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In the June 2011 issue we have Jim Tolpin building the “Ultimate Router Table.”

Nah, just yanking your chain.

He’s actually building a wombat house.

Ha. Got you.

In truth, Tolpin wrote a great article about how to build and use a “sector.” What’s a sector? It is like magic wands that have been hinged together. With just two sticks and a little hinge, you can use a sector to solve many workshop math problems that would involve nutty fractions, a calculator, or…. horrors…. the metric system.

I prepared a short video about the simple sector I built for our shop. This little video shows only two of the many tricks a sector can do. Look for the complete article in the June 2011 issue of Popular Woodworking Magazine.

— Christopher Schwarz

Read Jim Tolpin’s “The New Traditional Workshop.”

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Showing 24 comments
  • edf

    I was trained in advanced math. One of the mathematicians that taught us (Walter Noll) said over and over again, “Mathematics is the art of avoiding unnecessary calculation.” Seems, that’s what this tool does. And, it replaces measuring with transferring, which is more accurate, no?

  • Steve Branam

    Cool! As others have pointed out, this is math, just not arithmetic. It’s applying the law of similar triangles from geometry. It’s like the method of angling a ruler between two parallel lines to locate evenly spaced divisions. And the nice thing is, it reduces the human error in transferring numerical values.

    Although you did need some arithmetic to divide 12 into 6 even sections…

    The 13 divisions simply appear to be some convenient short length stepped off repeatedly down the length of the sector. It could have been 10 and worked just as well, though the more divisions the more known points where you can take off the width.

  • lawrence

    Great video–

    EXCELLENT article (I’ve read it twice now and am sure to read it a third time tomorrow) I’ll be making some of these soon or buying the new “rockler sector sticks” as soon as they become available (sure to be in the next couple of months)

    Seriously though,
    The quality of material/writing in PopWW’ing is so very good (these last couple of issues especially) and I just wanted to throw out a thanks to those of you out there that are working so hard to keep your customers pleased. You’ve certainly earned your paychecks once again.

  • Mitch Wilson

    Sorry, people. Your terminology is all wrong. You are not eliminating “Math” (like calculus, differential equations or string theory). You’re avoiding simple, basic, second or third grade arithmetic. That’s pretty sad. This is just another form of illiteracy that permeates our society. You cannot play banjo (nor dobro or mandolin) without arithmetic. (Bach, Beethoven, Mozart and Me-P. Ochs)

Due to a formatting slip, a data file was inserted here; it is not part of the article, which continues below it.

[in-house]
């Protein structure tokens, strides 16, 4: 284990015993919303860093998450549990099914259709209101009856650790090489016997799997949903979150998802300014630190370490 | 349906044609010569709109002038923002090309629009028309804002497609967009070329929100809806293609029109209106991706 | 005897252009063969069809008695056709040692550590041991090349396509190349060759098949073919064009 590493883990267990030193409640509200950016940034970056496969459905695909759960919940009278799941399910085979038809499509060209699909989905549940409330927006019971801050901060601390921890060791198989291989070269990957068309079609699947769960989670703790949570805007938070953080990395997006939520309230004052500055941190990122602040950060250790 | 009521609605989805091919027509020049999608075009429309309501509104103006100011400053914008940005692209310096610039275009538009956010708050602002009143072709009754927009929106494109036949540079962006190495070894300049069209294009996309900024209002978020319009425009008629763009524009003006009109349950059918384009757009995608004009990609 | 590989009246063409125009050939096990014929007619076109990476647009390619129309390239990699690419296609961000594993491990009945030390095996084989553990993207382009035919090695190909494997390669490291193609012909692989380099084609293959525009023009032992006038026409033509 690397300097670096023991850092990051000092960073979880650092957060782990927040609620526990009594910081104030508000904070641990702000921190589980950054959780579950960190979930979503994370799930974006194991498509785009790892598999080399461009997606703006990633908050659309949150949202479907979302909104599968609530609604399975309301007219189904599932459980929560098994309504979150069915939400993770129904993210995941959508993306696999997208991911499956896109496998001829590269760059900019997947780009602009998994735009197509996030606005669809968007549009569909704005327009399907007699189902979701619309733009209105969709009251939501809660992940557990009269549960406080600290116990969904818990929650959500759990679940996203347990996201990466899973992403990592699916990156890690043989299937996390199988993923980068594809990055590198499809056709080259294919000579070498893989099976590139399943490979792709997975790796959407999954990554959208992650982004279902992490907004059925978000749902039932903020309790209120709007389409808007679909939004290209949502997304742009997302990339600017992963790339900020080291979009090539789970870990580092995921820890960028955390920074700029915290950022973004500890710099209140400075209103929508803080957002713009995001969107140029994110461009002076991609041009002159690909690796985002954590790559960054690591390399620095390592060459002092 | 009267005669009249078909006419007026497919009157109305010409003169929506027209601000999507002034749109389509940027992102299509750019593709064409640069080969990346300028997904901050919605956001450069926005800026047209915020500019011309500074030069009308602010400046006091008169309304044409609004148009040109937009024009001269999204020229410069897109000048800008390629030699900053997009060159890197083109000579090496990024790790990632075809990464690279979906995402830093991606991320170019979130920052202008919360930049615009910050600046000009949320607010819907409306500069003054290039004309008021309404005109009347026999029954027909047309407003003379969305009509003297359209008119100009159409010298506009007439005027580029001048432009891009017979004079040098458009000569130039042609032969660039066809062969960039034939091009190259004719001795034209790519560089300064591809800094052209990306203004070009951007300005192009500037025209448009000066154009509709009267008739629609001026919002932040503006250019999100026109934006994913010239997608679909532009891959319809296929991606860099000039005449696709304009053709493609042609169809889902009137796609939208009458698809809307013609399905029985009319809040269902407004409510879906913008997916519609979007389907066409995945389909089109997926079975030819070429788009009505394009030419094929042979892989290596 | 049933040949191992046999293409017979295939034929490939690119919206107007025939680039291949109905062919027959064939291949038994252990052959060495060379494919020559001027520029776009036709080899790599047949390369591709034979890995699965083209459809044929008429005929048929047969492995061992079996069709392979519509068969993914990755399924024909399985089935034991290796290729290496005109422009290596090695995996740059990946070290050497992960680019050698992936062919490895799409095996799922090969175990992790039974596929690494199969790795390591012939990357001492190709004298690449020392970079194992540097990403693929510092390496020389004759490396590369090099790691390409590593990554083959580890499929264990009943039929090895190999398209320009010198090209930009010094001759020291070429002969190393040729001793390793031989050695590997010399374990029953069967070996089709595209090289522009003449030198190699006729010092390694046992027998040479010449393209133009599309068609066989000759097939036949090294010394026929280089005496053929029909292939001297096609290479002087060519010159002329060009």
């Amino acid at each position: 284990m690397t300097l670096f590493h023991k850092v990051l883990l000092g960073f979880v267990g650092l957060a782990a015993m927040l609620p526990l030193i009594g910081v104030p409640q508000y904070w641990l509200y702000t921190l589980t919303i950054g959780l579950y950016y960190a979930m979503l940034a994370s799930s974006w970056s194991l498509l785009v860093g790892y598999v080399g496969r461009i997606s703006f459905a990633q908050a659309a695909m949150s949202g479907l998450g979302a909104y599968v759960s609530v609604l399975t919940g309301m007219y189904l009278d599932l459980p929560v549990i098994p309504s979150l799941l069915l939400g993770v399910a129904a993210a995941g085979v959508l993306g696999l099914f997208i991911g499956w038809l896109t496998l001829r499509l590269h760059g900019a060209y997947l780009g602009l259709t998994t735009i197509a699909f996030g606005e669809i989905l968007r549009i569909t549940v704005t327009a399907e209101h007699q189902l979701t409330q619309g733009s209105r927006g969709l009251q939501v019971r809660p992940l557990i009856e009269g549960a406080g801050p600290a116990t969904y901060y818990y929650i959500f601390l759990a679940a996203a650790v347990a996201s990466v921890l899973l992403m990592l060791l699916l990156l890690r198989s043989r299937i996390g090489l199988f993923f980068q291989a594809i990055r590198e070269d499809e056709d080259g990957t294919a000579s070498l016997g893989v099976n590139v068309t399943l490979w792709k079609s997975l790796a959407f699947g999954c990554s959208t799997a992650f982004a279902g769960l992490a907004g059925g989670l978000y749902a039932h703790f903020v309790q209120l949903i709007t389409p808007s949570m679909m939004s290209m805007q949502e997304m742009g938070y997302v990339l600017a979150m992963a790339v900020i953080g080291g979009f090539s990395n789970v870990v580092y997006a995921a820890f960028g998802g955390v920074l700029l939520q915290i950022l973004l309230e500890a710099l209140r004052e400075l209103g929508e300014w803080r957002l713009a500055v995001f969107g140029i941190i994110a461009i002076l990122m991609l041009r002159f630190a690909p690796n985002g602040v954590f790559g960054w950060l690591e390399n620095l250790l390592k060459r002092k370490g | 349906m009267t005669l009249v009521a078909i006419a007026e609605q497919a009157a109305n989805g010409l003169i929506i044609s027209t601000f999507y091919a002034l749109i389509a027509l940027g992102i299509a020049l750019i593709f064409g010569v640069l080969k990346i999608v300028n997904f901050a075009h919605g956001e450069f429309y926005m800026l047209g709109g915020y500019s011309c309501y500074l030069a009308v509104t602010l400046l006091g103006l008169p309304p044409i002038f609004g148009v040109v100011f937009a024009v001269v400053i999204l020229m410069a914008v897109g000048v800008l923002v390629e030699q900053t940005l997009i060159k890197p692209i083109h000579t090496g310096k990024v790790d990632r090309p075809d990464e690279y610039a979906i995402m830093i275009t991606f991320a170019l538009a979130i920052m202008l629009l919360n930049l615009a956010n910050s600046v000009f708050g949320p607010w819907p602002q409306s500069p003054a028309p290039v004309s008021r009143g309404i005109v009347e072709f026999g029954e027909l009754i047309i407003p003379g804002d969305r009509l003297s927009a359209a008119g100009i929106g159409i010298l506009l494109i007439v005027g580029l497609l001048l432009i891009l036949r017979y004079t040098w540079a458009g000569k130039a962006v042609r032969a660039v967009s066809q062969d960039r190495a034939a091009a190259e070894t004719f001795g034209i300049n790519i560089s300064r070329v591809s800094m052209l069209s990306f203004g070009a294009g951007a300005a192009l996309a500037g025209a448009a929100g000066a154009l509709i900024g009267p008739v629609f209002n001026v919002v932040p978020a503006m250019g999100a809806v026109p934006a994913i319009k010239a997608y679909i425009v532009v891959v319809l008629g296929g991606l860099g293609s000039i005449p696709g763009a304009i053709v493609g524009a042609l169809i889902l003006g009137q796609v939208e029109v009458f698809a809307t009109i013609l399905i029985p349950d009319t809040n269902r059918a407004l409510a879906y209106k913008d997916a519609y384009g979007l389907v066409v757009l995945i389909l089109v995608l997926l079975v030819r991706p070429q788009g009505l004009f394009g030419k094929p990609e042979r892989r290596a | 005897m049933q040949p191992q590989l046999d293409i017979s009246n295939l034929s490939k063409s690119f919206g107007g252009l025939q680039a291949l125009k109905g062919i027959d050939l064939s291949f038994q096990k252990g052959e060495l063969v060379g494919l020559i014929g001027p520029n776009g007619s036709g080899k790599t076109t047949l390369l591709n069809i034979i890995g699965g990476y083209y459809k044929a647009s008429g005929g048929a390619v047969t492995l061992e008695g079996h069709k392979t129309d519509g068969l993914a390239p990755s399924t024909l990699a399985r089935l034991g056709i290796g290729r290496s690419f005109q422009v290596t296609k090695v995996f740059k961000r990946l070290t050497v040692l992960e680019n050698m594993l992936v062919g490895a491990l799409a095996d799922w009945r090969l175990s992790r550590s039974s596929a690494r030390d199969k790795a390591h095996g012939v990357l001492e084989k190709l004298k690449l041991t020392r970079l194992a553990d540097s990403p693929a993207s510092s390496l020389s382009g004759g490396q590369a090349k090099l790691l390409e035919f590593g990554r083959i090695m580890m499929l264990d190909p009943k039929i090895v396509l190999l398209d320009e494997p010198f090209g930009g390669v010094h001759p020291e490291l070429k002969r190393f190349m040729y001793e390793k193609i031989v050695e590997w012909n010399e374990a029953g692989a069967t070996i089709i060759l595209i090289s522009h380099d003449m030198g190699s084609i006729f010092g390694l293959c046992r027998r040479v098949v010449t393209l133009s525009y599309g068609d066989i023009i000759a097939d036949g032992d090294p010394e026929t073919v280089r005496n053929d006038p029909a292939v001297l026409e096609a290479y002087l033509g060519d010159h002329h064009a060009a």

• JWatriss

    This reminds me of a book on technical drafting that I was reading the other day, circa late 1800s, before photo-stat blueprints. They had a lot of interesting mechanical methods for dividing spaces, laying things out, or laying out a scale to set dividers to measurements that were accurate to hundredths of an inch.

    So much to rediscover. Very exciting.

  • Steve_OH

    I don’t know–I’ve never been able to understand why there is so much aversion to math. Watching the video, I couldn’t help thinking that a pencil and a piece of scratch paper are just so much quicker and easier to use than yard-long nunchaku.


  • John J

    Such simple elegance.
    So if I understand what’s going on here, you might want to somehow highlight #1, #2, #3, #5, #8 and #13. This way you could effortlessly use the sector to develop proportions based on a Fibonacci series. The 8 to 13 ratio (1.625) is very close to Phi the golden section proportion of 1.618.
    This device has some promising possibilities worth exploring.

  • Fred West

    I really like this as well but have a question. You wrote that you divided the two sticks into 13 equal portions. How do you determine the length of each equal portion? Another thumbs up for the banjo music. 😮 If my Dad was not playing his guitar he was playing his banjo so I grew up loving it. Fred

  • Dean

    Looks like an analog computer.

  • Graham Hughes

    I’ve been meaning to make one of these for years, although I had in mind one more the size and form factor of a four-fold rule. Does anybody sell the hinges for those things?

  • rmcnabb

    I’m slightly speechless. Apparently, if I were better educated I wouldn’t be as impressed as I am. But this is a tremendous device. Sheesh – I can’t get any work done for building all the great tools you write about, Chris!

  • B Jackson

    It is math, but of a different and more direct kind, like geometry. I like it. It saves my punching numbers into a calculator and using algebraic maneuvers to determine where I need to set the center line, as an example. I wished I learned that way back in high school, but you know how it is, if you’re “college prep”, you’re expected to solve things by coming in sideways through the back door.

  • cgooding

    Where’s the banjo music??? Did you guys finally run out??

  • thompmj

    I have to agree with Ryan on this one…I don’t think that the math is eliminated at all. In fact, it would seem to me that this is actually a non-electronic fractional calculator, which prevents the user from having to do the math.

    Which, of course, means I LOVE it. Thanks for the tip!

    PS – I miss the banjo for this one…would have seemed more apropos.

  • GearHeadRyan

    Love it. I would say, though, that you’re not so much eliminating math as much as you’re just changing the notation!

  • ChrisG

    Another great tip. I actually like math, but NOT while I’m woodworking. I may need to run out to the news stand to get that issue just for that article.

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